Bernie Cho, President of the DFSB Kollective (right), address students of the Bandier program at Incheon airport in Seoul, Korea. Bill Werde

Greetings from Seoul, South Korea, where I’ve just arrived with 13 students from the Bandier Program for the Music and Entertainment Industries.

I’ve directed this top-ranked program since August of 2017. But I’ve been obsessed with what’s next in the music business since my early days writing about Napster and emerging remix culture in the late ’90s for The New York Times, The Washington Post and others. And in a business obsessed with “next,” perhaps nothing is more next as you read this than the emerging music industries in Asia. 


China has sky-rocketed to be the No. 7 IFPI market for recorded music in the world, from non-player status just a few years ago. Many executives I’ve spoken with feel it will be top five in the next year or two, and could easily take the top spot away from the US if trends continue. K-Pop has reached explosive velocity and shows no signs of slowing down; to the contrary, we may only be at the beginning of this phenomenon. And Southeast Asia has the major labels positively salivating, according to one head of international that I spoke with as I was planning this trip.

Why? Because Indonesia, the Philippines and Vietnam alone represent roughly half a billion people. And unlike China, where local companies such as Tencent may already have an iron grip on the market, there may be substantial opportunity for the West — if they don’t screw it up. 

The students and I will tour Seoul, Beijing and Tokyo, with a brief stop in Hong Kong. I will then continue on, solo, to Ho Chi Minh City for additional meetings in Vietnam — an ideal little slice of the music industry’s substantial aspirations in SE Asia. We are traveling to learn, firsthand, from the folks on the front lines of the music industry, about the governing — and changing — dynamics in each of these territories. Each of these markets is very different: China, the awakening giant; Seoul, the export country du jour; and Tokyo, the steady, mature industry, No. 2 in the world behind only the USA. And yet each is also very similar in another way: the West has failed to make many inroads, particularly when it comes to recorded and streaming music.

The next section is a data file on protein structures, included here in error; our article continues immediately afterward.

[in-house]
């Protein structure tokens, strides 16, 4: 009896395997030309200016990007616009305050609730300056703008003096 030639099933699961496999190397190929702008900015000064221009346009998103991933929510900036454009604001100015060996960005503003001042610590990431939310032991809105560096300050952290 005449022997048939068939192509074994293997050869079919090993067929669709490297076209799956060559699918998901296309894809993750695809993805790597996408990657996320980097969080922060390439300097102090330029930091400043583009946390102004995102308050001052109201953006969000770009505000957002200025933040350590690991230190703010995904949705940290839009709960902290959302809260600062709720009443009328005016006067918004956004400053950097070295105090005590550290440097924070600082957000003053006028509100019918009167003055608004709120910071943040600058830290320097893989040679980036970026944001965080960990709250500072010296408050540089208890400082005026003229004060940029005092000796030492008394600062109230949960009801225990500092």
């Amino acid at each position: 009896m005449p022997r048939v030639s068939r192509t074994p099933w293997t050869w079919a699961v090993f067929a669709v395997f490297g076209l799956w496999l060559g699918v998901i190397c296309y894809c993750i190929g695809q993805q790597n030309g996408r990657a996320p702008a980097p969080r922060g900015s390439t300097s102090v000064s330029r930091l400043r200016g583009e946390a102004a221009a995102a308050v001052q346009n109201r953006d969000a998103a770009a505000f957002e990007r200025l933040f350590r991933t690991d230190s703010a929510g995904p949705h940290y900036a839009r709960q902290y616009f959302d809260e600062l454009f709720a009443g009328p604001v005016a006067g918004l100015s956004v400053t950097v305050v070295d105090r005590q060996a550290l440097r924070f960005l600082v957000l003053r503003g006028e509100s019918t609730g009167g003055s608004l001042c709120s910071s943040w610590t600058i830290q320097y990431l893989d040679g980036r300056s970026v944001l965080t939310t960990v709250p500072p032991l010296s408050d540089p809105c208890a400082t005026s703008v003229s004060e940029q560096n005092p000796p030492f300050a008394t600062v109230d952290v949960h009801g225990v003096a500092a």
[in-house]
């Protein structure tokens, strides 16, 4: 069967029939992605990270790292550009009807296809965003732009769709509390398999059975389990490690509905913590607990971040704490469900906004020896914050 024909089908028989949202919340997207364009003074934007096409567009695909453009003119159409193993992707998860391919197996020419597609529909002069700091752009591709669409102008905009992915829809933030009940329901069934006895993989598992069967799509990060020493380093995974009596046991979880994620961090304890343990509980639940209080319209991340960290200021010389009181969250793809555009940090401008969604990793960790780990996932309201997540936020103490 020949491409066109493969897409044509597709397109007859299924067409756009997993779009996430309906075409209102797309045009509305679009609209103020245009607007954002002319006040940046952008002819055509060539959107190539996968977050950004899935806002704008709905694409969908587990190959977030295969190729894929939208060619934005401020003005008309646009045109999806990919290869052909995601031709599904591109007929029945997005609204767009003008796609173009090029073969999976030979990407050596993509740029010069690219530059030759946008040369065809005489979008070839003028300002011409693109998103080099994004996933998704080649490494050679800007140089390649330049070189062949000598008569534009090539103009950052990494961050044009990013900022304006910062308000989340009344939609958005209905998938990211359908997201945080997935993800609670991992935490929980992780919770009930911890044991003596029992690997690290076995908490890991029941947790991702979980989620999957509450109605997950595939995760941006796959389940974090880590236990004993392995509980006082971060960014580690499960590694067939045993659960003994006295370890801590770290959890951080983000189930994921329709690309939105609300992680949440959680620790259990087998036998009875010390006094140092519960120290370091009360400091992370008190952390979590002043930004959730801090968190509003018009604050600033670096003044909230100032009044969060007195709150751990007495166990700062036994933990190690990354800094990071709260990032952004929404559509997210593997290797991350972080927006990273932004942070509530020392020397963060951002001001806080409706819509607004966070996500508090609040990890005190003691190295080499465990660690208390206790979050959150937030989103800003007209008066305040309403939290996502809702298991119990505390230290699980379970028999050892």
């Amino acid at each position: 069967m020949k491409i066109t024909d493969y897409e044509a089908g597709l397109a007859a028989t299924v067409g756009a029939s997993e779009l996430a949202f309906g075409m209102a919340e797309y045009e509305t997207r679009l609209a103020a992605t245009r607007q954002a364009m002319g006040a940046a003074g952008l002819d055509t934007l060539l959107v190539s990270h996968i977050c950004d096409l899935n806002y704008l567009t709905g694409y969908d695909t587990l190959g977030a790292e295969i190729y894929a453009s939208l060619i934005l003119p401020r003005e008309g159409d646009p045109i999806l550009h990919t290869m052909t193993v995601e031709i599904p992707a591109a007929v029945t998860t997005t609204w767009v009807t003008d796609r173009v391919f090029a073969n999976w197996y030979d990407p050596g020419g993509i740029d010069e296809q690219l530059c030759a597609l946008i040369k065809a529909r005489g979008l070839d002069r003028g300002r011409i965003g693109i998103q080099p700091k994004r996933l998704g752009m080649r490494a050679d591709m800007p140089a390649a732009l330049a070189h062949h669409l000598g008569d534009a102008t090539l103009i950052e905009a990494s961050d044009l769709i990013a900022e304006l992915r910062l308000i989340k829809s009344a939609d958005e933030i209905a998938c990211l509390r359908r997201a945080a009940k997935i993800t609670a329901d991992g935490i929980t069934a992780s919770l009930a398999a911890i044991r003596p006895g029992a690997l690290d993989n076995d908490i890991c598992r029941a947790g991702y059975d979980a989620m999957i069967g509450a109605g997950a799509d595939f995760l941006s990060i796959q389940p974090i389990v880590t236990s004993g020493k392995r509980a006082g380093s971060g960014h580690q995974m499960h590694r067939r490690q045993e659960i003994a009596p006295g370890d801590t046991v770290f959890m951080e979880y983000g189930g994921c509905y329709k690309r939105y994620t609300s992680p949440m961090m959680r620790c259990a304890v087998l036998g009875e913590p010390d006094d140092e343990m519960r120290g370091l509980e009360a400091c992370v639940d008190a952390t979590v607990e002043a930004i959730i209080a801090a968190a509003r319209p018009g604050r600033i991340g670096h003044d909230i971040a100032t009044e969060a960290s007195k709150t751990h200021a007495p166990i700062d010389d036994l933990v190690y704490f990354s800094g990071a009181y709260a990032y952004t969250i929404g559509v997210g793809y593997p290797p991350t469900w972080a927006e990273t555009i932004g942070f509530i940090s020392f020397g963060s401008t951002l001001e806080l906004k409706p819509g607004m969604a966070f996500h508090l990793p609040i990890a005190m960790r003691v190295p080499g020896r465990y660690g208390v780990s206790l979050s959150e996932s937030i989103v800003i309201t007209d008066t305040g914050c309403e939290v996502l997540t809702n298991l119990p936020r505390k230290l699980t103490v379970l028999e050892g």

My group will meet with top folks at the newly-public Tencent in Hong Kong, Melon (one of the top DSPs) and SM (one of the top K-pop shops) in Korea, Western powers such as CAA and UMG, and local giants including Baidu, Netease and ByteDance (who owns TikTok) in Beijing. We will attend the Greenroom festival in Tokyo and Greenplugged festival in Seoul, and speak with organizers. When the dust settles, we will have had more than 30 distinct meetings, meals, office visits, drinks and conversations with the people creating tomorrow’s music business.

Throughout, our focus will be on three questions: What is the Western opportunity (or lack thereof) and why, in these territories? What are the tastes and trends driving the local domestic market in each territory? And what is the likelihood of Western interest in domestic music, or, put more succinctly, is there a next K-pop waiting in China? We will consider these questions through the lens of labels, publishers, live, media and digital sectors. 

So please, watch this space. I’ll be posting quick insights as we go, geared toward sharing opportunities for the West, and fostering better understanding of this ever-globalized music economy. Because “next,” when it comes to Asia, is pretty much “now.”

Reach Bill Werde on Twitter at @bwerde or instagram @billwerde.